The amazing athletic capacity of the horse

The sheer power of a galloping horse is a truly awe-inspiring sight. Millions of people spend their lives training these amazing athletes to fulfill their potential and become a champion, while millions more derive pleasure from watching these animals compete in a variety of equestrian endeavours.
Horses have very large hearts, which move large amounts of oxygen-carrying blood throughout the body.  The heart gets larger and more powerful with training, and larger hearts correlate with an increased exercise capacity. Haemoglobin (found in red blood cells) is what transports oxygen from the lungs to the muscles and other organs of the body. The blood is not the only source of red blood cells for the horse. The horse has a large store of red blood cells in the spleen, which can be mobilized by contracting the spleen during exercise - this can double the red blood cell level!!

The horse’s blood volume also increases with training. This helps with not only maintenance of circulation, but also assists in cooling the horse during strenuous exercise.
The horse stores large amounts of energy in the muscles. The muscles cells of horses also have a high capacity to use oxygen to provide energy, giving them a high aerobic capacity. As horses get fitter, the number of mitochondria (the oxygen-using powerhouse of the cell) in each cell increases, meaning they can use more oxygen and create more energy for muscles to work.

The energy required by the muscles when galloping is reduced by having very little muscle tissue in their lower limbs. Instead, there is a system of tendons and ligaments, which not only reduce the weight of the legs, but act to store energy like springs, which is released during the propulsion phase of the stride.
The respiratory system of the horse is also highly evolved for running. The gas exchange surface area in humans is approximately the size of one third of a tennis court. The gas exchange area of the alveoli of a horse is about ten tennis courts in area! Despite these adaptations the horse’s respiratory system is the limiting factor for athletic capacity.  While galloping, all normal horses become hypoxaemic, which means that the level of oxygen in their blood is lower than normal. This does not occur in humans. One of the possible reasons for the hypoxaemia is due to the fact that horses are obligate nasal breathers (they have to breathe through their nose). They also have a long head and neck, and therefore the air they breathe has to travel quite a distance before any gas exchange takes place. This is called ‘dead space’.  The horse’s respiratory system cannot supply oxygen as fast as the heart and muscles can use it. It is easy to see why even small problems with any part of the respiratory system can have a large effect on performance where speed is important.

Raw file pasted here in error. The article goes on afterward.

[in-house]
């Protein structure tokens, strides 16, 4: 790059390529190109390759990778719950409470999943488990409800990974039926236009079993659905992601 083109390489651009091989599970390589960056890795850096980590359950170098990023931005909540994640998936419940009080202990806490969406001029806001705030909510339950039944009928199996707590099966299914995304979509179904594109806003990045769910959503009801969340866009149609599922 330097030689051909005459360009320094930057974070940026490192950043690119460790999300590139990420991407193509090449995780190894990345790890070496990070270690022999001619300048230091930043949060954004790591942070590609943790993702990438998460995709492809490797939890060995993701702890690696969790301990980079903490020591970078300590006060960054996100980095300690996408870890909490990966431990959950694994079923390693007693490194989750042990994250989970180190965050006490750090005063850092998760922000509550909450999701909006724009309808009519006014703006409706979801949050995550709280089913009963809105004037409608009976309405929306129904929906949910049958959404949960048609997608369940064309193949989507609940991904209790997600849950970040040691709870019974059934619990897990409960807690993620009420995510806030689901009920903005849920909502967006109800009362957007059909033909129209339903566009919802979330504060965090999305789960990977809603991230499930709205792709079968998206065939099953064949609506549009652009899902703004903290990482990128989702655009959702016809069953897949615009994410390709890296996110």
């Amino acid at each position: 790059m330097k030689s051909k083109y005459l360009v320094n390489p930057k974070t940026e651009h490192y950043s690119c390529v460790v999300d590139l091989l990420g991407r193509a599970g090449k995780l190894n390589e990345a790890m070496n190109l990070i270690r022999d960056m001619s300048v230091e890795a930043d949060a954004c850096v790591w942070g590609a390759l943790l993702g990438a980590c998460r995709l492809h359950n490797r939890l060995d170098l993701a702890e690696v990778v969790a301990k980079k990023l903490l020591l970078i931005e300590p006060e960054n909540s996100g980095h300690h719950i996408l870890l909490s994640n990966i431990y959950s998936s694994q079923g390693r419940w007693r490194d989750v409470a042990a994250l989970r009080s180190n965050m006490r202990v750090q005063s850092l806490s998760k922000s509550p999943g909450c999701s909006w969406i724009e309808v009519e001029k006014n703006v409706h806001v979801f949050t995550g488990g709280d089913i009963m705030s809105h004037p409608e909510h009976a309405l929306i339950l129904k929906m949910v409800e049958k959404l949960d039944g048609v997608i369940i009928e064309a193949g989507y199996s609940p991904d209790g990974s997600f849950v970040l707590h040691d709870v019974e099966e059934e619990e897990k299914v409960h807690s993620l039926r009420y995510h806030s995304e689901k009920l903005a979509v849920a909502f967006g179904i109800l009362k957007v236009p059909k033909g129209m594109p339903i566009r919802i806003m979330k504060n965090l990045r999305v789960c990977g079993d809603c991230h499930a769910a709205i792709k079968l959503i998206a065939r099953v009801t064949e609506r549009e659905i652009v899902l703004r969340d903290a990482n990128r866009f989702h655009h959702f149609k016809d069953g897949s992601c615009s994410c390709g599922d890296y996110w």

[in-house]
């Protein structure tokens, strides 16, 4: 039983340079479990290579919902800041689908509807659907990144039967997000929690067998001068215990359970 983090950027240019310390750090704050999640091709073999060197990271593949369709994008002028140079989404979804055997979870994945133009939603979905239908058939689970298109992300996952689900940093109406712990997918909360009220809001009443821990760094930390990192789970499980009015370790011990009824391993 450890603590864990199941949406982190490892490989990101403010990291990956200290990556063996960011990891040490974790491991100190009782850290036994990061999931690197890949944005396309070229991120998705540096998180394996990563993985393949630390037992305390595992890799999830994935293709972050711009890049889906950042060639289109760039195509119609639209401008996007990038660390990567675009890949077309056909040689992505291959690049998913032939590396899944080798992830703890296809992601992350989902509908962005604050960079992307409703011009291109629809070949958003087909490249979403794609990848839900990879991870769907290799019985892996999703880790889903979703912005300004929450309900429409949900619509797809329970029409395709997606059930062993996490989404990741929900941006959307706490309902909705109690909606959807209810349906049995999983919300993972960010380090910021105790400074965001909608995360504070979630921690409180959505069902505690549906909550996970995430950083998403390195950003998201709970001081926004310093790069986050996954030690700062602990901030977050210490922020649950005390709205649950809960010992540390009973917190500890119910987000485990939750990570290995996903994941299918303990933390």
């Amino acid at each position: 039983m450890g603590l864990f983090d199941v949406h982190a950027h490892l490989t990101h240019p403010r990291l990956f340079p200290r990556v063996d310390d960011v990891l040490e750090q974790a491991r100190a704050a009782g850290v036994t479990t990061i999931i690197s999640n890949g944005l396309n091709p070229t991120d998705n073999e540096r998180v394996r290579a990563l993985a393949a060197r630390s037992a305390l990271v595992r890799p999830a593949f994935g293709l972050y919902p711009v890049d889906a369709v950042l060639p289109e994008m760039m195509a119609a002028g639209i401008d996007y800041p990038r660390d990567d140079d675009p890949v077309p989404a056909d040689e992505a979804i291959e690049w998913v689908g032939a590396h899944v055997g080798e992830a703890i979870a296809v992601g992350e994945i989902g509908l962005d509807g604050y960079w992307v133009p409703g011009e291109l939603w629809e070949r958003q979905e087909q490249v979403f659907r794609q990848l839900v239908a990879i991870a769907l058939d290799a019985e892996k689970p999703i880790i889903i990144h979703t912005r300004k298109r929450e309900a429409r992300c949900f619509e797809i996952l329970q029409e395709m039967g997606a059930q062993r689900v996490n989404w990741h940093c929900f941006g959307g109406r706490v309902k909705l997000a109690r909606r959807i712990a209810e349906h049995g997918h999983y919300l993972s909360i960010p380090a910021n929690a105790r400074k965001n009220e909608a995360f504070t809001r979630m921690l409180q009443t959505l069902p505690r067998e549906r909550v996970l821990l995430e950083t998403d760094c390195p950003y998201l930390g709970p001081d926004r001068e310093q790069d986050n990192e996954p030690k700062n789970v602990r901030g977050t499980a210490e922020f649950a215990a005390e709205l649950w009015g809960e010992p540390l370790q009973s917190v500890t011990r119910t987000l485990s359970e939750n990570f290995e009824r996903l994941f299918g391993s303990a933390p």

Most of the energy supplied to a horse’s galloping muscles comes from aerobic metabolism i.e using oxygen. Even a 1000m sprint relies mostly on aerobic metabolism. However, when all of the energy cannot be supplied by aerobic metabolism, the deficit must be supplied by the anerobic pathway (which generates lactate). Lactate can be metabolized and used as an energy source, but during anaerobic metabolism it builds up in the muscle, which contributes to fatigue. As training progresses, the aerobic capacity of the horse increases, which decreases the amount of lactate that accumulates at a given speed.  After exercise, lactate is cleared from the muscles and metabolized by the liver. (Contrary to what used to be thought, excess acid levels in the horse’s muscles do not contribute to ‘tie-up’.)

Horses have an efficient sweating response to exercise. In hot, humid, climates, horses can lose 10 litres of sweat per hour. Sweat is very high in electrolytes, so heavy sweating can deplete the horse’s body of electrolytes such as sodium, potassium, chloride and calcium. If these are not replaced effectively, they can develop problems such as muscle weakness or ‘thumps’ (synchronous diaphragmatic flutter). 

When we look at all the amazing adaptations that make the horse such a superb athlete, it not only gives us an appreciation of this animal, but gives us insights as to how we can best care for and manage our equine athletes, no matter what the discipline. 

About Us

Cambridge Equine Hospital is the largest equine practice in the country, with fifteen veterinarians solely dedicated to equine work. Situated in Cambridge, we have been providing top quality equine veterinary services to clients in the Waikato area for over 30 years. We cater for all types of horses, from ponies through to elite performance and breeding horses.



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